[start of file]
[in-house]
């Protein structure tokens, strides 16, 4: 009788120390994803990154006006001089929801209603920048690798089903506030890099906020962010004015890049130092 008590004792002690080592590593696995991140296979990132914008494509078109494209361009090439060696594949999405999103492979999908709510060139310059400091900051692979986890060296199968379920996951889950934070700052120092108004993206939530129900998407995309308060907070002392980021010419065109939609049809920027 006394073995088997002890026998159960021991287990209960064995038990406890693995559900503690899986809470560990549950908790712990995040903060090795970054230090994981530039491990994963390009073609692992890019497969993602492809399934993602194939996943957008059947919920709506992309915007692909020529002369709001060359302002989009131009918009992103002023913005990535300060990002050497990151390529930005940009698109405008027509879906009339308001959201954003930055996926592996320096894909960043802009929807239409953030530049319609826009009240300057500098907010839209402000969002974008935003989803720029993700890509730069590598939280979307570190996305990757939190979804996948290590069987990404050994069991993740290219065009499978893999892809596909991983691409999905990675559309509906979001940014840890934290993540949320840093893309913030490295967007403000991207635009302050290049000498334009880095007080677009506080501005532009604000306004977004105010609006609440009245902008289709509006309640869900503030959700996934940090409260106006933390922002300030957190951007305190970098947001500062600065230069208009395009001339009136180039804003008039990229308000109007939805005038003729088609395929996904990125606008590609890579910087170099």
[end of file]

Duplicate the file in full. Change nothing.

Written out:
[in-house]
């Protein structure tokens, strides 16, 4: 009788120390994803990154006006001089929801209603920048690798089903506030890099906020962010004015890049130092 008590004792002690080592590593696995991140296979990132914008494509078109494209361009090439060696594949999405999103492979999908709510060139310059400091900051692979986890060296199968379920996951889950934070700052120092108004993206939530129900998407995309308060907070002392980021010419065109939609049809920027 006394073995088997002890026998159960021991287990209960064995038990406890693995559900503690899986809470560990549950908790712990995040903060090795970054230090994981530039491990994963390009073609692992890019497969993602492809399934993602194939996943957008059947919920709506992309915007692909020529002369709001060359302002989009131009918009992103002023913005990535300060990002050497990151390529930005940009698109405008027509879906009339308001959201954003930055996926592996320096894909960043802009929807239409953030530049319609826009009240300057500098907010839209402000969002974008935003989803720029993700890509730069590598939280979307570190996305990757939190979804996948290590069987990404050994069991993740290219065009499978893999892809596909991983691409999905990675559309509906979001940014840890934290993540949320840093893309913030490295967007403000991207635009302050290049000498334009880095007080677009506080501005532009604000306004977004105010609006609440009245902008289709509006309640869900503030959700996934940090409260106006933390922002300030957190951007305190970098947001500062600065230069208009395009001339009136180039804003008039990229308000109007939805005038003729088609395929996904990125606008590609890579910087170099």